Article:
Posted February 12, 2009 4:42 pm by with 5 comments

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The FTC has had enough. They have issued their “final warning” to the ad industry regarding behavioral targeting. They are demanding that the ad industry implement stronger privacy protections or they’ll do it for them. They created a sample of what they expect to see in the privacy protection guidelines in their 48-page PDF, Staff Report on Behavioral Advertising.

In the PDF they outline four revised principles which as of right now are non-binding. With help from I’ll do my best to explain these principles to you:

Transparency and Consumer Control

The FTC wants you to fully disclose how your site is using behavioral targeting and make it easy for visitors to opt out.

Reasonable Security, and Limited Data Retention, for Consumer Data

The FTC only wants you to hold on to data as long as it has a “legitimate business or law enforcement need.” As David Kaplan of points out, it is unclear how long a site “reasonably” needs to hold onto data. Who gets to determine that? Will it be different for each industry?

Affirmative Express Consent for Material Changes to Existing Privacy Promises

This basically means that you have to keep your promises (even if you cross your fingers) no matter what happens to your company or changes in your privacy policy. If you do want to change something, users must consent to it first.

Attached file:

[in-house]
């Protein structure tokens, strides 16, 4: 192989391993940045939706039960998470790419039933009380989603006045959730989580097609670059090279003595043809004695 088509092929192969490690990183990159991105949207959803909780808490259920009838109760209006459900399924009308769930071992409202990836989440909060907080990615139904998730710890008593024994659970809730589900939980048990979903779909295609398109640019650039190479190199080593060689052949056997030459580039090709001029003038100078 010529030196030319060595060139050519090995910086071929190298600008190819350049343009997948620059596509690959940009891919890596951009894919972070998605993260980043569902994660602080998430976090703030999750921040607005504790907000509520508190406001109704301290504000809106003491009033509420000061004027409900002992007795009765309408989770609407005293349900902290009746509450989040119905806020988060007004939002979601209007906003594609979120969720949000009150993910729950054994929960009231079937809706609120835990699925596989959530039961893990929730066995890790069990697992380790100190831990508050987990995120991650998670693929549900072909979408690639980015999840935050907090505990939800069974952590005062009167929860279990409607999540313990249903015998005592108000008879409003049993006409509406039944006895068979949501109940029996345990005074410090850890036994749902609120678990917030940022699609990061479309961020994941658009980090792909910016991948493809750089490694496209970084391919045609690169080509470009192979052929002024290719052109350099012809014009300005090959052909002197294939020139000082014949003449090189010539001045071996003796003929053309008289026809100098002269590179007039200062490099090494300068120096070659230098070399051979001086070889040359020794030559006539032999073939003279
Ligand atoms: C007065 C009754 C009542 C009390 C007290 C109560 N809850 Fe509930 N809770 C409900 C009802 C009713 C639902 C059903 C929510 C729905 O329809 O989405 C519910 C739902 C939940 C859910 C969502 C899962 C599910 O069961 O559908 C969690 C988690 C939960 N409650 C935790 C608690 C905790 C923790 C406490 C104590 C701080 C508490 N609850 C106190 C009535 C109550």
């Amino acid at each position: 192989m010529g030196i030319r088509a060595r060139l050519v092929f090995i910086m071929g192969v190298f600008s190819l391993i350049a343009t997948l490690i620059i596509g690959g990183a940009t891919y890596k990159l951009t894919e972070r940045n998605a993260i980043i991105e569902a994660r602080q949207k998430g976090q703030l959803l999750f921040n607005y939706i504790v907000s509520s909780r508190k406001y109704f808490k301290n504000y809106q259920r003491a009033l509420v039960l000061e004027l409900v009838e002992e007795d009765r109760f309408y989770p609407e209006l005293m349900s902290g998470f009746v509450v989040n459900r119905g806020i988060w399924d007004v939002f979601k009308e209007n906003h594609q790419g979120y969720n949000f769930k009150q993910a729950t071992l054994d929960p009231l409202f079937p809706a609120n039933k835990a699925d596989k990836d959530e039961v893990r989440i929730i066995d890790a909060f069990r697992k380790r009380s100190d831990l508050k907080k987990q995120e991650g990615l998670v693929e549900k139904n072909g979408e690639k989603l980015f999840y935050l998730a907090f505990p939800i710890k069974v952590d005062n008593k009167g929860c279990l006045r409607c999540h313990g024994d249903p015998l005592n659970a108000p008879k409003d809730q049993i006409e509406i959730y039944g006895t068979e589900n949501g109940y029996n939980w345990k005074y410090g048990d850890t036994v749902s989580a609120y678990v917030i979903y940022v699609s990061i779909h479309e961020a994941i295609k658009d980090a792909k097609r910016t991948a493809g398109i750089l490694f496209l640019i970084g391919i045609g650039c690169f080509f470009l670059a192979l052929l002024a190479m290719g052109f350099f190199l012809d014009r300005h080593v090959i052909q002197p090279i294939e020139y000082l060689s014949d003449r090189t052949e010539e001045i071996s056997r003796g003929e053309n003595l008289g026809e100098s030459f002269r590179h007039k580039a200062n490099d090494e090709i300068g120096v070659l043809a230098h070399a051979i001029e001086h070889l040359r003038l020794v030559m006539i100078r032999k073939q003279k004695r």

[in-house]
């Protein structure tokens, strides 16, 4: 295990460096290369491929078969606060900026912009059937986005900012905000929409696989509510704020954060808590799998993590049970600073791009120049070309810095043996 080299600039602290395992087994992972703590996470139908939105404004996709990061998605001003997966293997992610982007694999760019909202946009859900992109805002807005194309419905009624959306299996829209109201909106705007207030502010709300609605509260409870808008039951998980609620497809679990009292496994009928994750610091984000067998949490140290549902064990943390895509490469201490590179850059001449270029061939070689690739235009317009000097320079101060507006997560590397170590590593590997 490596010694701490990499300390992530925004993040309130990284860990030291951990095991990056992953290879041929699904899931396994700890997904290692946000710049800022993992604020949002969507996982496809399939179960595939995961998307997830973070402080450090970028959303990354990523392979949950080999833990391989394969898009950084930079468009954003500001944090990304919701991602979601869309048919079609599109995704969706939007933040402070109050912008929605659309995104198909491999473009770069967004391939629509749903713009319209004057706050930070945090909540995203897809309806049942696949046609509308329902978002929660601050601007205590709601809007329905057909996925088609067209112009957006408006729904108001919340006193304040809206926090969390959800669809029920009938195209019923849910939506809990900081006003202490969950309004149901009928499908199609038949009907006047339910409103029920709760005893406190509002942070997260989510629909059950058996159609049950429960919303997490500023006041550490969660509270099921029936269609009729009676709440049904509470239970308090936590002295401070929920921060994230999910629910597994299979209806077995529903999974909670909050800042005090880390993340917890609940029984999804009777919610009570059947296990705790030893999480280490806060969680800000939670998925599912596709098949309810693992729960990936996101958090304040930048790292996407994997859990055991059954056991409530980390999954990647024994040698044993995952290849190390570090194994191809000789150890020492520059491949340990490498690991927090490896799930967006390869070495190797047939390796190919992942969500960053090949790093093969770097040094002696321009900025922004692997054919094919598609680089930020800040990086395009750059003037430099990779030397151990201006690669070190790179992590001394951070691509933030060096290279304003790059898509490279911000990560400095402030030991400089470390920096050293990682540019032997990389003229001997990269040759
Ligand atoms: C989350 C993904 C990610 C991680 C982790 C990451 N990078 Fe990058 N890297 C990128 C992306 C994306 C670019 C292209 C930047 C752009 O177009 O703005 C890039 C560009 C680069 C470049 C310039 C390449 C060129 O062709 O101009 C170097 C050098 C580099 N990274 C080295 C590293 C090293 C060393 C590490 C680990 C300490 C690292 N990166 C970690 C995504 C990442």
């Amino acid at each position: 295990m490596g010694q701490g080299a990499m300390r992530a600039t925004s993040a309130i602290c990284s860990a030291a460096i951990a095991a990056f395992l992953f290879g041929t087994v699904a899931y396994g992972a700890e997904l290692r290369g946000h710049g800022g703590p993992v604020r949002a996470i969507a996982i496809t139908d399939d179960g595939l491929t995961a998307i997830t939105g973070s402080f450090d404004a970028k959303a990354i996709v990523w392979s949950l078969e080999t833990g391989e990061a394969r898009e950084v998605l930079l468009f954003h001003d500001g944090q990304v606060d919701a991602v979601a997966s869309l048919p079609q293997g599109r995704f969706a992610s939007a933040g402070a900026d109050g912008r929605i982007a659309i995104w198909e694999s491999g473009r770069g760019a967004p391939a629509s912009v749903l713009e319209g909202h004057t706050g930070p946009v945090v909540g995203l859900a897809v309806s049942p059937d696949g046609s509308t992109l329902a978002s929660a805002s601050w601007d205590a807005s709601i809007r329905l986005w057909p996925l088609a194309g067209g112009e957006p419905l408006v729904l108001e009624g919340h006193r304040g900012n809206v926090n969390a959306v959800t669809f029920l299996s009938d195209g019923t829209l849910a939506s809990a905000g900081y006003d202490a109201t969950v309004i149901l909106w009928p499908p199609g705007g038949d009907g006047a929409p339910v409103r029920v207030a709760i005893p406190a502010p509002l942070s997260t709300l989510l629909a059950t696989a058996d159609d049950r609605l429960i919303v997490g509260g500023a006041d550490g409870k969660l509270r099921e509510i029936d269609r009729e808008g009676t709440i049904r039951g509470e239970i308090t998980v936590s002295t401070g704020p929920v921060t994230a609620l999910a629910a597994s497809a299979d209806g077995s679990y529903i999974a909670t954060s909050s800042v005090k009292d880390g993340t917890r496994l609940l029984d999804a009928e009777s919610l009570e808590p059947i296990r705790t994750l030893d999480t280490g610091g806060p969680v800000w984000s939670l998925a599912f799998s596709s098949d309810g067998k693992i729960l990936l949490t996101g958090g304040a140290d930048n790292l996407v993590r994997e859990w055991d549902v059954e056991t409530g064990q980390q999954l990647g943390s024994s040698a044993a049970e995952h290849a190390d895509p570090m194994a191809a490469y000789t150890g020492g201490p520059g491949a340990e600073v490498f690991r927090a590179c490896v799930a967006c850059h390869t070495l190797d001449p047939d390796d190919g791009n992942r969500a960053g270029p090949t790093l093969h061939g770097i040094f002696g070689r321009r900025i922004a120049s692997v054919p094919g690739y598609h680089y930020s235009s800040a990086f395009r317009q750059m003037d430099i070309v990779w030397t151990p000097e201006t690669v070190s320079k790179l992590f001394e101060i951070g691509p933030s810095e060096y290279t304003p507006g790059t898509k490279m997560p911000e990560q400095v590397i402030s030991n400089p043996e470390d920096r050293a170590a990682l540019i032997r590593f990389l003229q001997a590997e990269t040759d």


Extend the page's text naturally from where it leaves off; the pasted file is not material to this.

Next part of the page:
Affirmative Express Consent to (or Prohibition Against) Using Sensitive Data for Behavioral Advertising

You have to get users’ permission to collect data before (not after) users consent.

What do you think about these demands from the FTC? Are they out of line? How do you see guidelines like these actually being implemented?

  • Reading about our government and the general public’s misunderstanding of what behavioral targeting is almost gives me the same sensation as drinking a Slurpee too fast. Why can’t people grasp that your deepest darkest secrets and movements are not being cataloged and talked about in smokey back rooms. All networks want to do is deliver ads to people for things that they actually would be interested in. GAAAASP!!!! The horror! I suppose people would rather continue to get non specific ads for things of no interest or relation to yourself or the content you are viewing. In the words of Napoleon Dynamite: “IDIOTS! … Gosh!”

    Terry Howard’s last blog post..Mark Gormley Is The Answer

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  • Not really good news for marketers, but sometimes a bit of governing is needed, as some individuals can really take things too far. The minute people start complaining about certain actions then one can start expecting regulations to pop up, trying to govern these actions.

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